This is but one scenario.  Other times blighted properties are due to absentee landloards, and quite often they are inherited houses that came to beneficiaries who are unable to financially bring them up to code and maintain the curb appeal that would be expected in a community that we could call "decent."  Some property owners care and are trying to keep the homes up but unfortunately, some property owners are slum landlords with little intention of improving their rental units.

What a Land Bank Authority can do is to condemn the property as abandoned and a blighted detriment to the community, aquire the title, removed legal judgements, tear down the dangerous structure and then make it available to a builder who can develop the property that will start generating taxes.

Often, government entities are required by legislation to transfer government property. So if the city could condemn and aquire the burnt unit property, they would have to get an appraisal on the property, and bid it out at auction for no less than the tax value.  This is cumbersome and often doesn’t make sense. A better alternative would be to give the property to The Fuller Center or another developer who could then build a house for a family in need who would then pay taxes.

In general, our Fuller Center Covenant Partners are not in a position become a land bank authority.  But they can benefit from their existance and I would encourage our leadership to work collaboratively with other local housing advocates, local government officials and private developers to support the development of a land bank authority in your service area if one does not exist.  If it does, get to know the team that manages the land bank.  It could be a great source for obtaining properties and a way to help reverse the ever threatening forces of blight in your community.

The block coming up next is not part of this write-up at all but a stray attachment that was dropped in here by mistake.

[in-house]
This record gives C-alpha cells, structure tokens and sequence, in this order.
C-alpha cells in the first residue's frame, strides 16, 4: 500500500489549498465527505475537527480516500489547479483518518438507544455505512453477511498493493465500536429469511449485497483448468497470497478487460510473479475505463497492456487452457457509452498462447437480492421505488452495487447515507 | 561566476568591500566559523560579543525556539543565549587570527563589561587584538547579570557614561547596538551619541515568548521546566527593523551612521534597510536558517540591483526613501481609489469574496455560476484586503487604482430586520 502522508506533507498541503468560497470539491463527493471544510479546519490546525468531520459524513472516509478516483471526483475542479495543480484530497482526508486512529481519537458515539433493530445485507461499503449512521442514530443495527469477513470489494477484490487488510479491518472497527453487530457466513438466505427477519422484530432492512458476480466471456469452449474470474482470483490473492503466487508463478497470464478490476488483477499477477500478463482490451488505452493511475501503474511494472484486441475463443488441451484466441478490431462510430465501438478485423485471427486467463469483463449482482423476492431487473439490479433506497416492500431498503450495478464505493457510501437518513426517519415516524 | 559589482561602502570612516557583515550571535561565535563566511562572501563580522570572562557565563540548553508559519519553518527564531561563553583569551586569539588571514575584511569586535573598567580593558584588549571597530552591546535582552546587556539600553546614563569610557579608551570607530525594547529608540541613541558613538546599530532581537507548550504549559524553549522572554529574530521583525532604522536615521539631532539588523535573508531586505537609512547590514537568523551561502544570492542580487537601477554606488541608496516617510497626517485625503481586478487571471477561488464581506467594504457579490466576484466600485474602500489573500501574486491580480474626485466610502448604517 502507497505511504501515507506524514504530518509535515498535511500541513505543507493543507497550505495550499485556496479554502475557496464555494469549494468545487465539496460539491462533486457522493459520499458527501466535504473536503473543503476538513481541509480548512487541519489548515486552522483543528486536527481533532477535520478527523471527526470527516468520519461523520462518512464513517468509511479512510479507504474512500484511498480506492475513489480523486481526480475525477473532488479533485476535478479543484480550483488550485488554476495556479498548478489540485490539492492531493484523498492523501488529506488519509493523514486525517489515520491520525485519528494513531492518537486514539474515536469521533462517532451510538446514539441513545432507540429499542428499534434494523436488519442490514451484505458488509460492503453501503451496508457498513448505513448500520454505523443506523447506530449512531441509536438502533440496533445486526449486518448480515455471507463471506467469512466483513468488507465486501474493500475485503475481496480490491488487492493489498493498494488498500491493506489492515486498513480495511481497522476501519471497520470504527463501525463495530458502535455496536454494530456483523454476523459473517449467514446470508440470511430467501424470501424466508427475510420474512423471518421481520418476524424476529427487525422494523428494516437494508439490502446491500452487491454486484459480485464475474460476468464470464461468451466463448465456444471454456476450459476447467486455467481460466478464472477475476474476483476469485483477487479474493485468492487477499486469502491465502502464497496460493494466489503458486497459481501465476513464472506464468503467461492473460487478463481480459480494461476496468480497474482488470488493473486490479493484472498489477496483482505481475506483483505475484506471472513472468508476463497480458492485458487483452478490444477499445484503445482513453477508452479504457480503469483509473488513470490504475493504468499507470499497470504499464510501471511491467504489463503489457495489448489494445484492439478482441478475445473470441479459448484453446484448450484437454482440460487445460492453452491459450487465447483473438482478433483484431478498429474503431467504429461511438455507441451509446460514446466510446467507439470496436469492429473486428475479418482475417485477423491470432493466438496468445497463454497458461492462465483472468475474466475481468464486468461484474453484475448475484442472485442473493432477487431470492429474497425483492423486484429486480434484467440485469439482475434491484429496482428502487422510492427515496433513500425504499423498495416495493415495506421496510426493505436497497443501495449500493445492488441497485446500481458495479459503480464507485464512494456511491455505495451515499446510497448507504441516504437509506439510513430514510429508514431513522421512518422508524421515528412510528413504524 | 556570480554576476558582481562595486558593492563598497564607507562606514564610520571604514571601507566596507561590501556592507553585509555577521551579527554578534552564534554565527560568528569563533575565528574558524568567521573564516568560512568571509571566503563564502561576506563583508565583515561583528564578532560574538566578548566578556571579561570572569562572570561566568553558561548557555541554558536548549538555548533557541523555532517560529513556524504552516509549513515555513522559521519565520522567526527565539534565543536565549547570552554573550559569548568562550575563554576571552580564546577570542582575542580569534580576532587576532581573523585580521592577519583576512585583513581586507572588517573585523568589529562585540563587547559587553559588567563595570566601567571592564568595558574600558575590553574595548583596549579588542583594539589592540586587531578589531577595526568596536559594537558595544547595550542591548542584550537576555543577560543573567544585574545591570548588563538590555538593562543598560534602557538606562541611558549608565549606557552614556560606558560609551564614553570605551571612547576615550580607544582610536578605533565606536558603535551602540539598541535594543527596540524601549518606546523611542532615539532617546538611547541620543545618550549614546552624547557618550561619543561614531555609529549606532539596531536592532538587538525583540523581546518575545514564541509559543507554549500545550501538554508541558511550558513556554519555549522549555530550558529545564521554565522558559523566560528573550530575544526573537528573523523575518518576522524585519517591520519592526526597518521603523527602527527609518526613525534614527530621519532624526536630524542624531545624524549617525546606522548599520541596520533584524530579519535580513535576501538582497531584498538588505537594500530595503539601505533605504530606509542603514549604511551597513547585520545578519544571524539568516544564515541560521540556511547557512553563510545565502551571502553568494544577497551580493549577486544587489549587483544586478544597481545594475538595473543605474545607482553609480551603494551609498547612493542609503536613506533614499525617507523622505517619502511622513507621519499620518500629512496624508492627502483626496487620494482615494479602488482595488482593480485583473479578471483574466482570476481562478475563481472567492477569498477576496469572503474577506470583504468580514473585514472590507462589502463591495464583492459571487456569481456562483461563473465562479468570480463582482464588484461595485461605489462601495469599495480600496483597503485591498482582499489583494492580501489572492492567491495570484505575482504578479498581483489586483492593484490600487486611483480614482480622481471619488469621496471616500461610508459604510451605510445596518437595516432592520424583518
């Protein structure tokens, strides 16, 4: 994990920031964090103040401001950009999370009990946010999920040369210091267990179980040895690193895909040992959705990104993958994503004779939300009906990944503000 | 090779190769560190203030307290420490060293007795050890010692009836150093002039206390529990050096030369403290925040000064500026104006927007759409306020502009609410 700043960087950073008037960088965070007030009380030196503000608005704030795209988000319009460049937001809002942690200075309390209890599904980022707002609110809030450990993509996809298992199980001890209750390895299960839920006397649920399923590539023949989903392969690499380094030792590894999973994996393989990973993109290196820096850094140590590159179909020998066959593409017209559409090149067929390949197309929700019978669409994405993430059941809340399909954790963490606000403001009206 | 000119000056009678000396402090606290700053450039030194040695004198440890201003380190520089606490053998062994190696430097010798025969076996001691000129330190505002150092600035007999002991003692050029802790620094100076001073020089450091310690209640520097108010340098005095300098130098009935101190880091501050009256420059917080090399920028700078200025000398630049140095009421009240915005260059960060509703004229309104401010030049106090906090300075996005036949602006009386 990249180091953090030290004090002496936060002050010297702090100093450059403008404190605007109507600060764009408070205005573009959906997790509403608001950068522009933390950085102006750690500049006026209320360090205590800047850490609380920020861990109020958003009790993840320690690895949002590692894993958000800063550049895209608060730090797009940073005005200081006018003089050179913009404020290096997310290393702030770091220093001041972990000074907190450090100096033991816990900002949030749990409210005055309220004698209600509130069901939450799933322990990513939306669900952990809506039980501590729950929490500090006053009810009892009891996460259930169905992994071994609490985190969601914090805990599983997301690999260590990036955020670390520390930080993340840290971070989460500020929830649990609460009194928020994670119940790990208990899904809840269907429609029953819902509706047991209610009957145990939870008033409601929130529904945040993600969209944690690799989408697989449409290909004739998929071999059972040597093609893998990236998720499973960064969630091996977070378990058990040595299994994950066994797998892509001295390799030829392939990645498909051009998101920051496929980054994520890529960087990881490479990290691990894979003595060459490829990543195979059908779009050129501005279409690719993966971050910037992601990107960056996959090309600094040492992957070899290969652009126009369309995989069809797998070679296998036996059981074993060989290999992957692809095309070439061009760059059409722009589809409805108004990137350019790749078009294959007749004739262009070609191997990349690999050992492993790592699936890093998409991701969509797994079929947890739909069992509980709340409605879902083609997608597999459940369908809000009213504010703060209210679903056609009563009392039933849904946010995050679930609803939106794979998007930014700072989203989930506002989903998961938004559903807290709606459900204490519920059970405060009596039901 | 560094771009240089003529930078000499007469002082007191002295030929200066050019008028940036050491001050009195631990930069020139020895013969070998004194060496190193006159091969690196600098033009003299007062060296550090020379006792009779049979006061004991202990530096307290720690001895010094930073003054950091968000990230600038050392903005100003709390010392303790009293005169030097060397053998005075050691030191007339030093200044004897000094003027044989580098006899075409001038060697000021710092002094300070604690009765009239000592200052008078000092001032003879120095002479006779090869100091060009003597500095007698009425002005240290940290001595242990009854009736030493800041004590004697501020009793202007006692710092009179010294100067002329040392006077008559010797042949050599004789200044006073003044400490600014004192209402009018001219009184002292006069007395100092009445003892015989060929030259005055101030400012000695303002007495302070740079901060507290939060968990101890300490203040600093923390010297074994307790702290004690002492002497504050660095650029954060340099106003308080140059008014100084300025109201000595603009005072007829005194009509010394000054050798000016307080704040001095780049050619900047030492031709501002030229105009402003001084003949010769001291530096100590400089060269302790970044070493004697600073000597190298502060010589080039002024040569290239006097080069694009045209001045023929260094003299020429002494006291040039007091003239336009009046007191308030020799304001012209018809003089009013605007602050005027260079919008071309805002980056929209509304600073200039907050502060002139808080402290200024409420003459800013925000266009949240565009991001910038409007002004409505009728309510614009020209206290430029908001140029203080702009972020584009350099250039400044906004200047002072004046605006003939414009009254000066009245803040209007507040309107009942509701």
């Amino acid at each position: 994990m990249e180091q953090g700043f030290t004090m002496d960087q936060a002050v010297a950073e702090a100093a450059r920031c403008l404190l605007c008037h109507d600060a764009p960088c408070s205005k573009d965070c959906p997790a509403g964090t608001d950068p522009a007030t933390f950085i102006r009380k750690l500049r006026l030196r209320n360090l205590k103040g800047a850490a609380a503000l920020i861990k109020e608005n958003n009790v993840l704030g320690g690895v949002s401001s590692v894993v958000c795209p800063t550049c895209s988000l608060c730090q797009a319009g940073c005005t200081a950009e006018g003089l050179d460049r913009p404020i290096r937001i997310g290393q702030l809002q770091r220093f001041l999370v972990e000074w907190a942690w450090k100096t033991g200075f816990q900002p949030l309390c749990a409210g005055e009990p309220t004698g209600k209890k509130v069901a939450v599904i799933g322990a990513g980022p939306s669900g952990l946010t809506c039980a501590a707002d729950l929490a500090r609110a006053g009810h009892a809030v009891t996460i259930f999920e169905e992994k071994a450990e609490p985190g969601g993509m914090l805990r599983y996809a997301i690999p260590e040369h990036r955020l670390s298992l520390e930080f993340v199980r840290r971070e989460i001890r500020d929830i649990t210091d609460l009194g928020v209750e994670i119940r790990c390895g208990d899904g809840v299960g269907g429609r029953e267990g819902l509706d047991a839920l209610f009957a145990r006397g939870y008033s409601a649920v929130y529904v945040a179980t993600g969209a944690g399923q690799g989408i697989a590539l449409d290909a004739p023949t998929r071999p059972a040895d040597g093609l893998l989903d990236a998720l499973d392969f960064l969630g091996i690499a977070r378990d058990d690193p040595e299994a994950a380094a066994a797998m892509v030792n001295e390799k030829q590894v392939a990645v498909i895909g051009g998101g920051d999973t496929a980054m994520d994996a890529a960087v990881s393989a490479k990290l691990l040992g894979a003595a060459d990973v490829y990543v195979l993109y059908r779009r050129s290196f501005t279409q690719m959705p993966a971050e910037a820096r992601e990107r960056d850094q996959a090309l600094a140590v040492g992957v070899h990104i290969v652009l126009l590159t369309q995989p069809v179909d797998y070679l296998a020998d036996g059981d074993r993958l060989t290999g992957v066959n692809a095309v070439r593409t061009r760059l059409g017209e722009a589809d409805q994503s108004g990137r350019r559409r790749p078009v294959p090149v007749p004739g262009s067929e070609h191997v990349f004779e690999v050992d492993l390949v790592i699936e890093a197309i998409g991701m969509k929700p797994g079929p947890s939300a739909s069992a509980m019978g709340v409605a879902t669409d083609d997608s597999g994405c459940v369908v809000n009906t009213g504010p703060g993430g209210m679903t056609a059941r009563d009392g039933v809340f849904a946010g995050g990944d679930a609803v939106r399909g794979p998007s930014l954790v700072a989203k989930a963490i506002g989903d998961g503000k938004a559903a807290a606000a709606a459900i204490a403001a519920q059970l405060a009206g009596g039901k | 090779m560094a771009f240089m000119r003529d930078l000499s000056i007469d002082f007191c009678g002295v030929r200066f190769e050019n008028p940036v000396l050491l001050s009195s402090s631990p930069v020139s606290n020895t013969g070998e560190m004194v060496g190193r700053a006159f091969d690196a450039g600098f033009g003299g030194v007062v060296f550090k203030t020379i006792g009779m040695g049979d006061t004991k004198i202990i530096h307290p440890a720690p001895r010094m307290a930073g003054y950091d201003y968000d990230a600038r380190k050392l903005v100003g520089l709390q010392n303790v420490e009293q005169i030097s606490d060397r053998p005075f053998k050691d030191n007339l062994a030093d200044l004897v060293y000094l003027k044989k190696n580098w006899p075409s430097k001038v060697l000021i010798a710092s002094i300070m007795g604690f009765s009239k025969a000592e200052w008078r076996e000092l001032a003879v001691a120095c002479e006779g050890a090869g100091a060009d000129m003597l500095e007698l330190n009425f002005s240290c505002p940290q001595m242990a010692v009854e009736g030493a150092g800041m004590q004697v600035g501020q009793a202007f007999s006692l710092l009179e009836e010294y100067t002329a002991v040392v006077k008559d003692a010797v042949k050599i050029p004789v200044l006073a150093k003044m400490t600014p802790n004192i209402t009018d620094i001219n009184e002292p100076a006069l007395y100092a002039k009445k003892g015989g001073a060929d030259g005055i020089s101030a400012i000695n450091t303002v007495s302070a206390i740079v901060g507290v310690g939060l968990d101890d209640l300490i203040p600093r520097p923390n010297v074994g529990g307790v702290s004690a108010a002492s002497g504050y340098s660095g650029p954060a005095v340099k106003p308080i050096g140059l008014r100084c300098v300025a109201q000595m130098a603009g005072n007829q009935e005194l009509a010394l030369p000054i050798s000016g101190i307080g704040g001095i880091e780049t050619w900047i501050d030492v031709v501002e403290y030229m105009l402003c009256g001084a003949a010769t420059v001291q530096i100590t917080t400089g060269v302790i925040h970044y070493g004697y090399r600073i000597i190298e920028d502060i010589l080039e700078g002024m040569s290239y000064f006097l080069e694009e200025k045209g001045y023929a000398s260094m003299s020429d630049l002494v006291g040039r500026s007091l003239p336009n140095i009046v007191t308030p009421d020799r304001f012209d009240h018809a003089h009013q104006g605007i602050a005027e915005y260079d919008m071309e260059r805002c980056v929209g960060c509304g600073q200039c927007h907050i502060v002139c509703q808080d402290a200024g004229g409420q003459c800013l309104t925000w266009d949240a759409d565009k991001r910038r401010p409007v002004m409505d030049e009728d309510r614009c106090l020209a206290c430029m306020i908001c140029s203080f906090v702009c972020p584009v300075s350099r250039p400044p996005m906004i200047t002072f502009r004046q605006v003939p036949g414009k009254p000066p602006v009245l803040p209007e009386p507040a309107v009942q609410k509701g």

In our community the effort to start a land bank has taken a couple of years.  Next month our community’s proposal will go before the Georgia legislature and even then it may take up to 6 months to become a reality.  We began by surveying our housing needs in the community, working with and learning from our local building inspectors to see what frustrations they were dealing with in combating blight and then visiting other communities around the Georgia to find programs that were working well.  We found the communities with the most successful and progressive affordable housing programs were utilizing land banks.  We organized our local community stakeholders and convinced them that a land bank authority would be a useful tool in helping to grow our local economy.

Jesus reminded us to keep the big picture in mind when it comes to our hearts and what we value.  Local collaborations with like-minded people are the engines that drive our Fuller Center covenant partners.  A land bank authority effort is just one example of big picture thinking in which we are engaged.

I’d love to hear stories from you of examples of big picture thinking that your covenant partner is doing!